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[ an unknown event ] causes: a resonating uproar, leading to my hands clutching tenuous promises, knuckles pallid with furious misunderstandings, burnt embers smeared with rusty tendons shifting at all the wrong moments. results: chilled coffee on a Sunday morning, undisturbed; oblique to the morning paper, unread; the left edge torn, aspirations unraveled.


post rain undialogue Coated with a green-eyed daze, open tidal waves arms that complemented yesterday’s torn newspaper trampled on the sidewalk and today’s weather (brutal snowfall prediction transformed into hopeful showers, double digits above zero, after my mouth formed the o of surprise, mirroring this morning’s cheery o’s) he sighed the birds trembled, I felt troubled to ask him about his day as he sat next to me because I wanted to ramble about how every contour I mentally draw is a caricature of reality; my mind resembles the scrambled eggs I can smell under his breath, yellow is tangy, tangible, like the handful of bananas on his grocery list yet any sort of attempt at communication is a deluge of wonders that expels out of my mouth like a drizzle. Is she talking to herself? he thought. She is not -- wait, I am not, my thoughts don’t say. He clutched his paper bag of groceries, tidal arms dampening bananas, droplets collecting, dripping quicker than my words and he

left.


a potluck’s social contract She held burning cinnamon under her nose, ​drift! she requested to the molecules that wove their perturbed eyebrows into crackling fibers, under her nose they drifted, mixing the bitter aftertaste of fire and clustered zest, like burnt store bought cake batter crusted with black remnants clinging like dew and mingling with a tired twenty something year old who just wanted a damn cake to bring to a pot luck though she’d rather stay at home al-one with burning cinnamon and droopy eyelids, maybe fling her eyes on the floor and become a surrealist painting--then she wouldn’t have to go through a social routine of unnecessary necessities, she wouldn’t need her vocal cords to rattle forced laughter, or “accidentally” brush hands with her neighbor, his skin was always in need of lotion and attention, or have a grimy taste in her mouth after another round of small talk, her ears wouldn’t have to hear her acquaintance’s dissonant voice, lugging a prolonged rigmarole of exaggerated luck at the grocery store, because finding a turkey on sale and whipping up a three course meal is a lot less pleasurable than burning cinnamon; She’d be in good company -she liked her nose much better anyways.


when they first met III. They forgot their first encounter -- he, head down and severed by the shards that cut into his life, accidentally ran into him on the intersection of wistfulness and chaos. Apologies were strewn hazardly on the floor, traffic ushered them onto their seemingly separate paths. So they went. II. A few years later and a few gray hairs more, they met again. It was a jazz bar, some new bass-piano-saxophone trio was playing, real original. He wanted to drink something heavy, as if his limbs didn’t weigh him down enough. The bartender was the man that he ran into in the street. He never noticed. They barely spoke, as the jazz trio was more delightful than either of them could have expected. He left a tip. I. They meet for the first time. Introductions were formal, clumsily juggled at a therapy group. His jokes were the pity-laughter-evoking sort of funny, or perhaps the fact that they weren’t funny was a part of the humor. Nevertheless, they both laughed perpetually, his bass chaotically complemented his impromptu chords. It was more melodious than the saxophonist's solo and surely warmer than any feeling they had felt before. Eventually they told this story to their children, of when they first met.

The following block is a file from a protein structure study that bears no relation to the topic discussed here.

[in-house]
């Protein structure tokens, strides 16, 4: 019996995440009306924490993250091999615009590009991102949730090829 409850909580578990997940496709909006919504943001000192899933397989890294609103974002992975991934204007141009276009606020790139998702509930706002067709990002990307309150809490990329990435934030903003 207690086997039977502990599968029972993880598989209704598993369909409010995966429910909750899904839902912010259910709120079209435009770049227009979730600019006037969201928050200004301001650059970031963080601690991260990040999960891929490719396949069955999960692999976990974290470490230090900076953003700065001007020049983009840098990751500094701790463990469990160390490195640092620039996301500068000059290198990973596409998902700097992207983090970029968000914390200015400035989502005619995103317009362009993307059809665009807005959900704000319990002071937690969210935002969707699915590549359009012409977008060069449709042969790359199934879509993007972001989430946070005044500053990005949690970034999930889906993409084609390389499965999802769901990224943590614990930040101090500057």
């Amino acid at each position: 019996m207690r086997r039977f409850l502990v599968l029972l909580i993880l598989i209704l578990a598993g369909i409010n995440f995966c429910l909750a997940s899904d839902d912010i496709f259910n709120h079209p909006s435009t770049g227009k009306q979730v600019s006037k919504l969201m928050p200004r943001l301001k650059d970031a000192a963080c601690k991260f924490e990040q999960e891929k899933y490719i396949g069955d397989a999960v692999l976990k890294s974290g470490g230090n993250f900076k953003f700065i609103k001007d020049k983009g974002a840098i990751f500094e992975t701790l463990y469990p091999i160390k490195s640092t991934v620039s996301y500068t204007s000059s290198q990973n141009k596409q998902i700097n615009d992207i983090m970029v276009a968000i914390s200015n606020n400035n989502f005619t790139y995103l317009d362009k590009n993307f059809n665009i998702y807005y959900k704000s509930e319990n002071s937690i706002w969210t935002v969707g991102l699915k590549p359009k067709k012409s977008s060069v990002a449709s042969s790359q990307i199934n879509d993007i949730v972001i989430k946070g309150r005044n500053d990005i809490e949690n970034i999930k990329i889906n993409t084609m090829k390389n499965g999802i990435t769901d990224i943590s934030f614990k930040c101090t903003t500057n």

untitled Laughter lines crease the sky, clouds are cribs that fold rain, rocking paper airplanes into a crinkled lullaby. I call them fluid deer or elk, figures of wishful thinking and aimless conversations made in 70+ degree weather (picnic blanket optional); you call them suspended drops made of wax paper and waning sunlight -I always thought you were more poetic.


ambivalence

Ambivalence has slender hands, brows that furrowed at graceful angles in confusion, arms dotted with freckles eyes pitched with opposites blending at the wrong angles. I would know, I’ve spent much time with them. One day, they told me that they didn’t want to be with me anymore, we were too much alike and needed room to change, or perhaps let me change into some harmonious end of the spectrum be the modulating chord to an ode’s melody, stay at one end of the dichotomy and sink my delight into happiness rather than cynical worry. Yet I clung to them, convinced we were made of the same matter, rare, only shared between us, When I was certain, I was wrong.


An Uncommon Cold

Sifting through old books, the child sneezed as spit flies 4 mph as a fly does. Silence! He firmly berated, dying whispers run parallel to a perfect fourth. Eyes widened, hands tattered with green crayola marker, the child scuttles to find safety, far from the librarian’s (menacing glare) favorite copy of Wuthering Heights buried in his desk, adjacent to the cryptic love (notes to a ghost where he promised a future that was far from his grasp crinkles, smiles, freckles) for his old friend but the tea was cold and watery eyes accompanied his penultimate goodbye.

7 Poems by Katharine Sang  
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